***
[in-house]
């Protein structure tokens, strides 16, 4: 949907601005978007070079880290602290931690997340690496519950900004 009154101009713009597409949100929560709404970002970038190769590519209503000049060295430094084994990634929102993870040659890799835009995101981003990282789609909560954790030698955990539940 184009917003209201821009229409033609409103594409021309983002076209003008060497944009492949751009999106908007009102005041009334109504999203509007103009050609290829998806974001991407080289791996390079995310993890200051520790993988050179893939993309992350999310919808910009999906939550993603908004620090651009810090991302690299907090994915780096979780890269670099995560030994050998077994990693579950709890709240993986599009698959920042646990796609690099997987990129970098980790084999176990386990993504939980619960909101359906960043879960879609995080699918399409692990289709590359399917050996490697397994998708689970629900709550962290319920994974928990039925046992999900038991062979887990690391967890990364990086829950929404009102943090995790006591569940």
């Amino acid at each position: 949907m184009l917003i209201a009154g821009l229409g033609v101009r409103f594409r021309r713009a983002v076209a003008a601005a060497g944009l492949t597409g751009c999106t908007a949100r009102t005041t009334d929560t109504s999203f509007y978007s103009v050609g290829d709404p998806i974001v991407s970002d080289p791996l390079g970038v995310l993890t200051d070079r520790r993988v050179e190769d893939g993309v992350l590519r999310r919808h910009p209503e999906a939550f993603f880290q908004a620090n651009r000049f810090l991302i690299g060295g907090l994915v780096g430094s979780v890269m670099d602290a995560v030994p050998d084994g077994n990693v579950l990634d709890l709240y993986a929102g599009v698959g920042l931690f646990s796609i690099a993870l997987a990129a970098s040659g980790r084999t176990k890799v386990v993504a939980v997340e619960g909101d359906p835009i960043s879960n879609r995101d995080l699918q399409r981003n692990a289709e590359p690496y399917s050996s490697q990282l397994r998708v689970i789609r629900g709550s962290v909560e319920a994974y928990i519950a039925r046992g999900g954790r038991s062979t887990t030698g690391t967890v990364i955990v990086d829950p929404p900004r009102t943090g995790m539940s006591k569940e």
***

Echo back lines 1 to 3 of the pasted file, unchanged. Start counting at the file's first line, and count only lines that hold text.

[in-house]
């Protein structure tokens, strides 16, 4: 949907601005978007070079880290602290931690997340690496519950900004 009154101009713009597409949100929560709404970002970038190769590519209503000049060295430094084994990634929102993870040659890799835009995101981003990282789609909560954790030698955990539940 184009917003209201821009229409033609409103594409021309983002076209003008060497944009492949751009999106908007009102005041009334109504999203509007103009050609290829998806974001991407080289791996390079995310993890200051520790993988050179893939993309992350999310919808910009999906939550993603908004620090651009810090991302690299907090994915780096979780890269670099995560030994050998077994990693579950709890709240993986599009698959920042646990796609690099997987990129970098980790084999176990386990993504939980619960909101359906960043879960879609995080699918399409692990289709590359399917050996490697397994998708689970629900709550962290319920994974928990039925046992999900038991062979887990690391967890990364990086829950929404009102943090995790006591569940």
């Amino acid at each position: 949907m184009l917003i209201a009154g821009l229409g033609v101009r409103f594409r021309r713009a983002v076209a003008a601005a060497g944009l492949t597409g751009c999106t908007a949100r009102t005041t009334d929560t109504s999203f509007y978007s103009v050609g290829d709404p998806i974001v991407s970002d080289p791996l390079g970038v995310l993890t200051d070079r520790r993988v050179e190769d893939g993309v992350l590519r999310r919808h910009p209503e999906a939550f993603f880290q908004a620090n651009r000049f810090l991302i690299g060295g907090l994915v780096g430094s979780v890269m670099d602290a995560v030994p050998d084994g077994n990693v579950l990634d709890l709240y993986a929102g599009v698959g920042l931690f646990s796609i690099a993870l997987a990129a970098s040659g980790r084999t176990k890799v386990v993504a939980v997340e619960g909101d359906p835009i960043s879960n879609r995101d995080l699918q399409r981003n692990a289709e590359p690496y399917s050996s490697q990282l397994r998708v689970i789609r629900g709550s962290v909560e319920a994974y928990i519950a039925r046992g999900g954790r038991s062979t887990t030698g690391t967890v990364i955990v990086d829950p929404p900004r009102t943090g995790m539940s006591k569940e």